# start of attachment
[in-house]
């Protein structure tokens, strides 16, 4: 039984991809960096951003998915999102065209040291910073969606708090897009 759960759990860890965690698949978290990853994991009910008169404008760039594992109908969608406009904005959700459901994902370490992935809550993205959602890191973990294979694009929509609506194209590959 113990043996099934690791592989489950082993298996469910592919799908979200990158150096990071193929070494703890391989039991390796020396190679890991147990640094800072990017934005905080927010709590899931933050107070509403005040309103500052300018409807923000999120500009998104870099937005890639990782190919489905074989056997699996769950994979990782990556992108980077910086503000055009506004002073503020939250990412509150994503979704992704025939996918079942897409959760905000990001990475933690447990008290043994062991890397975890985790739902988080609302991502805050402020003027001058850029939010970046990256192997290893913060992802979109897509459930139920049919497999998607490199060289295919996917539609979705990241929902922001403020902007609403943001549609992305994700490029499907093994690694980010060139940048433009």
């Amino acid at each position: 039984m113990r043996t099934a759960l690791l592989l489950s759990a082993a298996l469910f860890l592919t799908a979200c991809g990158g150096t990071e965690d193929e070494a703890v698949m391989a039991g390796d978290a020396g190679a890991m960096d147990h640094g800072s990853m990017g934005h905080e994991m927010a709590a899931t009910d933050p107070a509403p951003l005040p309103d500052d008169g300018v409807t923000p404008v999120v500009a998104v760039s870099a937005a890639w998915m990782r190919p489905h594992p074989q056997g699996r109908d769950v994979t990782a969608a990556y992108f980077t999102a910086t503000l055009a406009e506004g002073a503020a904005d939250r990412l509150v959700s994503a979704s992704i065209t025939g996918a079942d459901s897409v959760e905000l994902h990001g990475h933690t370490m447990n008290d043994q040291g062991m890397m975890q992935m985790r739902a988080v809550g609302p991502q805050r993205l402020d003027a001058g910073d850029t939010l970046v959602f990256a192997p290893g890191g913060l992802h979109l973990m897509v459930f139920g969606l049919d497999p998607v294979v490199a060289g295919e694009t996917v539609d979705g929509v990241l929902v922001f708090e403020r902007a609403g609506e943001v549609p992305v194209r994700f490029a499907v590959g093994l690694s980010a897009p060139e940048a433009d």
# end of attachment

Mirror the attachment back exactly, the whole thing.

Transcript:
[in-house]
């Protein structure tokens, strides 16, 4: 039984991809960096951003998915999102065209040291910073969606708090897009 759960759990860890965690698949978290990853994991009910008169404008760039594992109908969608406009904005959700459901994902370490992935809550993205959602890191973990294979694009929509609506194209590959 113990043996099934690791592989489950082993298996469910592919799908979200990158150096990071193929070494703890391989039991390796020396190679890991147990640094800072990017934005905080927010709590899931933050107070509403005040309103500052300018409807923000999120500009998104870099937005890639990782190919489905074989056997699996769950994979990782990556992108980077910086503000055009506004002073503020939250990412509150994503979704992704025939996918079942897409959760905000990001990475933690447990008290043994062991890397975890985790739902988080609302991502805050402020003027001058850029939010970046990256192997290893913060992802979109897509459930139920049919497999998607490199060289295919996917539609979705990241929902922001403020902007609403943001549609992305994700490029499907093994690694980010060139940048433009």
């Amino acid at each position: 039984m113990r043996t099934a759960l690791l592989l489950s759990a082993a298996l469910f860890l592919t799908a979200c991809g990158g150096t990071e965690d193929e070494a703890v698949m391989a039991g390796d978290a020396g190679a890991m960096d147990h640094g800072s990853m990017g934005h905080e994991m927010a709590a899931t009910d933050p107070a509403p951003l005040p309103d500052d008169g300018v409807t923000p404008v999120v500009a998104v760039s870099a937005a890639w998915m990782r190919p489905h594992p074989q056997g699996r109908d769950v994979t990782a969608a990556y992108f980077t999102a910086t503000l055009a406009e506004g002073a503020a904005d939250r990412l509150v959700s994503a979704s992704i065209t025939g996918a079942d459901s897409v959760e905000l994902h990001g990475h933690t370490m447990n008290d043994q040291g062991m890397m975890q992935m985790r739902a988080v809550g609302p991502q805050r993205l402020d003027a001058g910073d850029t939010l970046v959602f990256a192997p290893g890191g913060l992802h979109l973990m897509v459930f139920g969606l049919d497999p998607v294979v490199a060289g295919e694009t996917v539609d979705g929509v990241l929902v922001f708090e403020r902007a609403g609506e943001v549609p992305v194209r994700f490029a499907v590959g093994l690694s980010a897009p060139e940048a433009d």